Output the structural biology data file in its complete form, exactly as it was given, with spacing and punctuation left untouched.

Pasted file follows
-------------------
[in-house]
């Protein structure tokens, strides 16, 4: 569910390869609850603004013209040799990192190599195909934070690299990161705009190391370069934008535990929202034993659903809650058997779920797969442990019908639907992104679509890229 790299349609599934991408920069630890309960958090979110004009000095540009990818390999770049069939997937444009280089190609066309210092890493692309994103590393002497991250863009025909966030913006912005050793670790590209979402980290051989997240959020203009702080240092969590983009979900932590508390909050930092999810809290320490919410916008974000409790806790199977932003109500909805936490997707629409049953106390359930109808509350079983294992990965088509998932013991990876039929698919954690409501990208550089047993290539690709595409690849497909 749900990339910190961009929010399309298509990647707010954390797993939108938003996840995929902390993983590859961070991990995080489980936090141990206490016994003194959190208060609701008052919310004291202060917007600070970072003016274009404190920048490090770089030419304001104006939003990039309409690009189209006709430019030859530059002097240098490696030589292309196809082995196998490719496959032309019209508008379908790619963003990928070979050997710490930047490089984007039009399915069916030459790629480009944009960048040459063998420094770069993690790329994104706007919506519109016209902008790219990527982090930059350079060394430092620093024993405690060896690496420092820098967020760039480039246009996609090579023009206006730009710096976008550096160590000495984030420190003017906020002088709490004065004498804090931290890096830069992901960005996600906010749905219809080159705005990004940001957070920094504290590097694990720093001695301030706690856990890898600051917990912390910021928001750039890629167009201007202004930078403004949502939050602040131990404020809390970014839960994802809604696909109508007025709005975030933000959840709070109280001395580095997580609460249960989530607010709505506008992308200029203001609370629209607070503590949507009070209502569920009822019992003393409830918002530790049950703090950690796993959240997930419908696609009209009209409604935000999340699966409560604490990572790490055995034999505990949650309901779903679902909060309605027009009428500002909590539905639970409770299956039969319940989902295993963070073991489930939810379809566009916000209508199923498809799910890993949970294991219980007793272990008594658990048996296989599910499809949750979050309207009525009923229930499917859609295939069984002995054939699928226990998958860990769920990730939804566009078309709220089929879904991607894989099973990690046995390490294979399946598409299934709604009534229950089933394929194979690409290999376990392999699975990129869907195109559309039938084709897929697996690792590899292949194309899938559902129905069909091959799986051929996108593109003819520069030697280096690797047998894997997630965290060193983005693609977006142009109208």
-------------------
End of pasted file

[in-house]
């Protein structure tokens, strides 16, 4: 569910390869609850603004013209040799990192190599195909934070690299990161705009190391370069934008535990929202034993659903809650058997779920797969442990019908639907992104679509890229 790299349609599934991408920069630890309960958090979110004009000095540009990818390999770049069939997937444009280089190609066309210092890493692309994103590393002497991250863009025909966030913006912005050793670790590209979402980290051989997240959020203009702080240092969590983009979900932590508390909050930092999810809290320490919410916008974000409790806790199977932003109500909805936490997707629409049953106390359930109808509350079983294992990965088509998932013991990876039929698919954690409501990208550089047993290539690709595409690849497909 749900990339910190961009929010399309298509990647707010954390797993939108938003996840995929902390993983590859961070991990995080489980936090141990206490016994003194959190208060609701008052919310004291202060917007600070970072003016274009404190920048490090770089030419304001104006939003990039309409690009189209006709430019030859530059002097240098490696030589292309196809082995196998490719496959032309019209508008379908790619963003990928070979050997710490930047490089984007039009399915069916030459790629480009944009960048040459063998420094770069993690790329994104706007919506519109016209902008790219990527982090930059350079060394430092620093024993405690060896690496420092820098967020760039480039246009996609090579023009206006730009710096976008550096160590000495984030420190003017906020002088709490004065004498804090931290890096830069992901960005996600906010749905219809080159705005990004940001957070920094504290590097694990720093001695301030706690856990890898600051917990912390910021928001750039890629167009201007202004930078403004949502939050602040131990404020809390970014839960994802809604696909109508007025709005975030933000959840709070109280001395580095997580609460249960989530607010709505506008992308200029203001609370629209607070503590949507009070209502569920009822019992003393409830918002530790049950703090950690796993959240997930419908696609009209009209409604935000999340699966409560604490990572790490055995034999505990949650309901779903679902909060309605027009009428500002909590539905639970409770299956039969319940989902295993963070073991489930939810379809566009916000209508199923498809799910890993949970294991219980007793272990008594658990048996296989599910499809949750979050309207009525009923229930499917859609295939069984002995054939699928226990998958860990769920990730939804566009078309709220089929879904991607894989099973990690046995390490294979399946598409299934709604009534229950089933394929194979690409290999376990392999699975990129869907195109559309039938084709897929697996690792590899292949194309899938559902129905069909091959799986051929996108593109003819520069030697280096690797047998894997997630965290060193983005693609977006142009109208």